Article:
Importance Of Inclusion In Schools

1246 Words 5 Pages
Inclusion:
The concept of inclusion in schools has received increased prominence in recent times, with legislations such as the Education Act (1998), Equal status act 2000, The Education Welfare Act (2000), The Equality Act (2004), and The EPSEN (2004) further highlighting its importance. A truly inclusive school extends far beyond the presence of students in the classroom. It values diversity and is proactive in fostering the development of each student. Each student in an inclusive school, irrespective of their culture, race, religion, disability, language etc. is respected and valued, their individual needs are catered for, and their differences and individuality are celebrated (INTO and The Equality Authority, 2004).
The inclusive school
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Teachers and all staff members need to have the competence to support the learning of all students, focus on the holistic development of each student, carry out any necessary planning and differentiate lessons accordingly to facilitate the needs of all students in the classroom. Inclusion can only be embraced by adopting a child centred approach which can be achieved through the use of active learning methodologies like collaborative learning and multisensory teaching approaches. Inclusive classrooms can also be fostered though building a rapport with students, celebrating birthdays, greeting students on their arrival or sending positive notes home to acknowledge good …show more content…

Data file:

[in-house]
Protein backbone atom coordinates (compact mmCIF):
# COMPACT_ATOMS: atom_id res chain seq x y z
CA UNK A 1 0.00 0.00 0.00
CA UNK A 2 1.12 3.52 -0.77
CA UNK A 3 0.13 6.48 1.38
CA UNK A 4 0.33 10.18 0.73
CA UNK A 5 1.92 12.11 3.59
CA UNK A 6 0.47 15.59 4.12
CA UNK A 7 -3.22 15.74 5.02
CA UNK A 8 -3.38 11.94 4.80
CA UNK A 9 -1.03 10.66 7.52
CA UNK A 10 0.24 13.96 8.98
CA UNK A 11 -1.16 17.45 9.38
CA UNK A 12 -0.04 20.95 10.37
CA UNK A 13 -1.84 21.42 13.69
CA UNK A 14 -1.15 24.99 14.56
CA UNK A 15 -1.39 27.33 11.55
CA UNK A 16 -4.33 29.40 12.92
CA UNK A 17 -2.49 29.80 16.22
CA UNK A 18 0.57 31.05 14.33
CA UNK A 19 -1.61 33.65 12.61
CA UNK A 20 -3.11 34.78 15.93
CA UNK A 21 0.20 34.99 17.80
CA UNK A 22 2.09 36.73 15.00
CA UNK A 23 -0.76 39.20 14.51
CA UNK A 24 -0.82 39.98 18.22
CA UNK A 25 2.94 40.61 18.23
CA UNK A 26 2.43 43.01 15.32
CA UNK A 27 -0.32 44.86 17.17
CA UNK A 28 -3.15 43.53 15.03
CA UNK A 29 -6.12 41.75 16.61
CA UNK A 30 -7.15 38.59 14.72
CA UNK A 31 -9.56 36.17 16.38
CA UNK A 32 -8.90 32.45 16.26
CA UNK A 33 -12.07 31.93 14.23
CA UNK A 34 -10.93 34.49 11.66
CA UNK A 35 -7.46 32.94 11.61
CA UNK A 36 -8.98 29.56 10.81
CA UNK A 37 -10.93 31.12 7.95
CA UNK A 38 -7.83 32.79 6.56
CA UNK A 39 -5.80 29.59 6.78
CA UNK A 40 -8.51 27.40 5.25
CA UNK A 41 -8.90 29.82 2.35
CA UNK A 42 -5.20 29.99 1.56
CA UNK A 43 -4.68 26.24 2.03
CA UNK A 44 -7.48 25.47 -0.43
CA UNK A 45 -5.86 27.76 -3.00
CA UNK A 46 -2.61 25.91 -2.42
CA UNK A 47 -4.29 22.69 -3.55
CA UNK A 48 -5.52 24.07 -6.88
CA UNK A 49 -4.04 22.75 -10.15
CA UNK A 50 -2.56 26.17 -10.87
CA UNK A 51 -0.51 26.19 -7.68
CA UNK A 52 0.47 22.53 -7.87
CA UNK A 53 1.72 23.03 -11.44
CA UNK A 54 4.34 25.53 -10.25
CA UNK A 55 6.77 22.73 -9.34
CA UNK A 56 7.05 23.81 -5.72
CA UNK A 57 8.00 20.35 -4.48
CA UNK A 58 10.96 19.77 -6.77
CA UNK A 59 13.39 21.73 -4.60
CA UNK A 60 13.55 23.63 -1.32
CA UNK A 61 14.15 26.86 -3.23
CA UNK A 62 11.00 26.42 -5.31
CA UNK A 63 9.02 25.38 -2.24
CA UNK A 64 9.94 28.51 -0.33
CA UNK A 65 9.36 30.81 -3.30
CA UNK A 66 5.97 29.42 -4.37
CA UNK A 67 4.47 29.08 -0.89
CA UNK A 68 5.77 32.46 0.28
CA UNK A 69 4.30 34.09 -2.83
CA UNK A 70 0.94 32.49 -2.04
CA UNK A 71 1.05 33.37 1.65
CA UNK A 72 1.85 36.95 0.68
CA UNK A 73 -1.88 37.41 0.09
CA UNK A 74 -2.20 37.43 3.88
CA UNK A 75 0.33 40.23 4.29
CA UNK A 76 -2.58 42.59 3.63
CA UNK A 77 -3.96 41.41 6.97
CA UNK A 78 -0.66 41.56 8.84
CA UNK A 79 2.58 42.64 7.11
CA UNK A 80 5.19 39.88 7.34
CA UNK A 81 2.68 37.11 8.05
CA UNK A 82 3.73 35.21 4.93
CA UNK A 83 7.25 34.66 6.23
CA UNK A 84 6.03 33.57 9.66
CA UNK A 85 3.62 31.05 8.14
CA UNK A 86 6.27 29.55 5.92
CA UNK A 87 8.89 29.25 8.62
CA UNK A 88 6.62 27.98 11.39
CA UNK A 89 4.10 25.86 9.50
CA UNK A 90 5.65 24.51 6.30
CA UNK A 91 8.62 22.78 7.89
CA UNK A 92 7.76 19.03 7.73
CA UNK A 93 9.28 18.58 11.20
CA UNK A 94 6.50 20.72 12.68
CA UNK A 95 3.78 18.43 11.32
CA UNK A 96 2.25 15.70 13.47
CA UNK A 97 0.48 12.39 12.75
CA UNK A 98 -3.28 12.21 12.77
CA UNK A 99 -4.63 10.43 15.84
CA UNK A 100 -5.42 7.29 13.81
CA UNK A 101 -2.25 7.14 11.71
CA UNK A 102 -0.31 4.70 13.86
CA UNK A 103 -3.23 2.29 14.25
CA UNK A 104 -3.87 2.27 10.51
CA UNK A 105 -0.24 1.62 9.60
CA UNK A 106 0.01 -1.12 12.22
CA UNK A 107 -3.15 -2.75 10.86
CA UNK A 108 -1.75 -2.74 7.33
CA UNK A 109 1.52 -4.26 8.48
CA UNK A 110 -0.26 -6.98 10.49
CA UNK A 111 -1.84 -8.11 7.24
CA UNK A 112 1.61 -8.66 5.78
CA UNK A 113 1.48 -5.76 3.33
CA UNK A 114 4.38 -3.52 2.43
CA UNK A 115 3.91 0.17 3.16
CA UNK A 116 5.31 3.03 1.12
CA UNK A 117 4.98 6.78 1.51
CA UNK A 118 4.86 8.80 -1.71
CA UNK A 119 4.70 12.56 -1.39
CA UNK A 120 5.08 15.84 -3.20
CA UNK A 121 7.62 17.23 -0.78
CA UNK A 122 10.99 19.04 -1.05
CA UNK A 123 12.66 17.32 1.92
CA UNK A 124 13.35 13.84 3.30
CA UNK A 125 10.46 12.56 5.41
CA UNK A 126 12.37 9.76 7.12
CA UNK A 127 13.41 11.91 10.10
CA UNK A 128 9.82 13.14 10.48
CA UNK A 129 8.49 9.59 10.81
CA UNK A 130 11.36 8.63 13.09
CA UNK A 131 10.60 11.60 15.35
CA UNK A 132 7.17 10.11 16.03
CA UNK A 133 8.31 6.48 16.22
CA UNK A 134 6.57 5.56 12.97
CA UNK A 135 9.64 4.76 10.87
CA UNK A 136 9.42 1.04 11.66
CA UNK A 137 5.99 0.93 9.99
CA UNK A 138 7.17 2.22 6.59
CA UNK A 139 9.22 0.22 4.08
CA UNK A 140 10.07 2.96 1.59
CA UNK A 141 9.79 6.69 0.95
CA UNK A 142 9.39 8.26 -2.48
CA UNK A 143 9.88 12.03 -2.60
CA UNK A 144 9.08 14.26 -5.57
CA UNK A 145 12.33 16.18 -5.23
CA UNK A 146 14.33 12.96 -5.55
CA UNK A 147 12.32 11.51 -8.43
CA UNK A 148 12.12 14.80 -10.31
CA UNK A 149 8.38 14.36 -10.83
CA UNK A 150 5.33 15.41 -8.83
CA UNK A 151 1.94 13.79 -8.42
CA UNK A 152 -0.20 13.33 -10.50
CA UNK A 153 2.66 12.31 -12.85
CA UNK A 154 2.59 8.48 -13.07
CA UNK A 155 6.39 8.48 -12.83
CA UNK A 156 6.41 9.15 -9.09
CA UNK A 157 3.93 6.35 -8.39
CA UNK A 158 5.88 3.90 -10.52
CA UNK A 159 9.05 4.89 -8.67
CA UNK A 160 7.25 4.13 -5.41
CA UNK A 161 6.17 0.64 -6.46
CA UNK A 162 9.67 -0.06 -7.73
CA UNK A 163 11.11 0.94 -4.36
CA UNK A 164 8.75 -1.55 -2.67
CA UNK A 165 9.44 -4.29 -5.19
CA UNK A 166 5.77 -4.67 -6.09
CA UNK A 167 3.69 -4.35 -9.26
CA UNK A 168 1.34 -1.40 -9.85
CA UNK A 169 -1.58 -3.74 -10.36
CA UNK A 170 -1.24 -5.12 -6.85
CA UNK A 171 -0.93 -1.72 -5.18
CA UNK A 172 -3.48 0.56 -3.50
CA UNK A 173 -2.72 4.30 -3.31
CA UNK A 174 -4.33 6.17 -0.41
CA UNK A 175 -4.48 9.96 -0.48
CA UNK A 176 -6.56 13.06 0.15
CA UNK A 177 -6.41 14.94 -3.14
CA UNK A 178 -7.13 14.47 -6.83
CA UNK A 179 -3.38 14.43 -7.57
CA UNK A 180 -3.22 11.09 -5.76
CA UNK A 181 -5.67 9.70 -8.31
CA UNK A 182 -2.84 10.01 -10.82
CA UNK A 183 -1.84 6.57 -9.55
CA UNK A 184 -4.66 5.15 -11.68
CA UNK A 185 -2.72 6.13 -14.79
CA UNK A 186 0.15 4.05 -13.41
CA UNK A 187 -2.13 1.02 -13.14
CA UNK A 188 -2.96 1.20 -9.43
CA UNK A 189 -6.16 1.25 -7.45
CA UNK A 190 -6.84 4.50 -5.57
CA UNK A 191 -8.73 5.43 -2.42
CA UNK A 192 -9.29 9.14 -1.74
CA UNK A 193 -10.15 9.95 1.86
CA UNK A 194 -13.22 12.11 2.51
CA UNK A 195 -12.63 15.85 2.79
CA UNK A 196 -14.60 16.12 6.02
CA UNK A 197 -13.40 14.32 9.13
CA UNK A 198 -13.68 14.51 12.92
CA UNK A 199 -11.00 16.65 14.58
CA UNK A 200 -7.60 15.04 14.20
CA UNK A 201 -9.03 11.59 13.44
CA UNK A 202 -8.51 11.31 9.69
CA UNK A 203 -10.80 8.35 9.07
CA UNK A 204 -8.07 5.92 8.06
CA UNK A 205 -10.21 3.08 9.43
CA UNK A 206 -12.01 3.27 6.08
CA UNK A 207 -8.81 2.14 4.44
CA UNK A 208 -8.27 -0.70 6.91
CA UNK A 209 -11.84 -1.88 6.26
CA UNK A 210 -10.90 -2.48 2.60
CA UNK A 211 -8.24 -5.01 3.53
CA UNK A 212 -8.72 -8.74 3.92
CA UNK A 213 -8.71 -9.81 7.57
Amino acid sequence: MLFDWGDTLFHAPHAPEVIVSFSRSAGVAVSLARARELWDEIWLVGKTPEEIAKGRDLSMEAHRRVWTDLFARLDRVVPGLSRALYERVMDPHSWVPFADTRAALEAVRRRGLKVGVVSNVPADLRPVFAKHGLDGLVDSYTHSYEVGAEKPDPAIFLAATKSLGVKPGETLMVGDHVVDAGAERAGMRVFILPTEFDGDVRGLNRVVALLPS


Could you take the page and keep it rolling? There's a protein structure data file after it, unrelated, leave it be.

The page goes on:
For example, assessment of learning involves examining a student’s current knowledge, like a written test at the end of term. This summative type of assessment informs the teacher what a student knows once the teaching is complete. Assessment for learning, on the other hand, is congruent to the socio-constructivist view of learning and this formative type of assessment is carried out during the episodes of teaching (NCAA, 2007). It enhances a teacher’s understanding of a student and this information can then be used to bridge the gap between what students know at present and what they need to do to progress. This process corresponds to the curriculum principle that ‘the child’s existing knowledge and experience form the base for learning’ (DES & NCAA, 1999). The teacher should then provide feedback to the student, scaffold learning and work within their zone of proximal development to help progress their learning (Wiliam, 2011). Regardless of the method of assessment used, it should be laid out in such a manner that enables to student to be an ‘active agent’ in the process (DES & NCAA,

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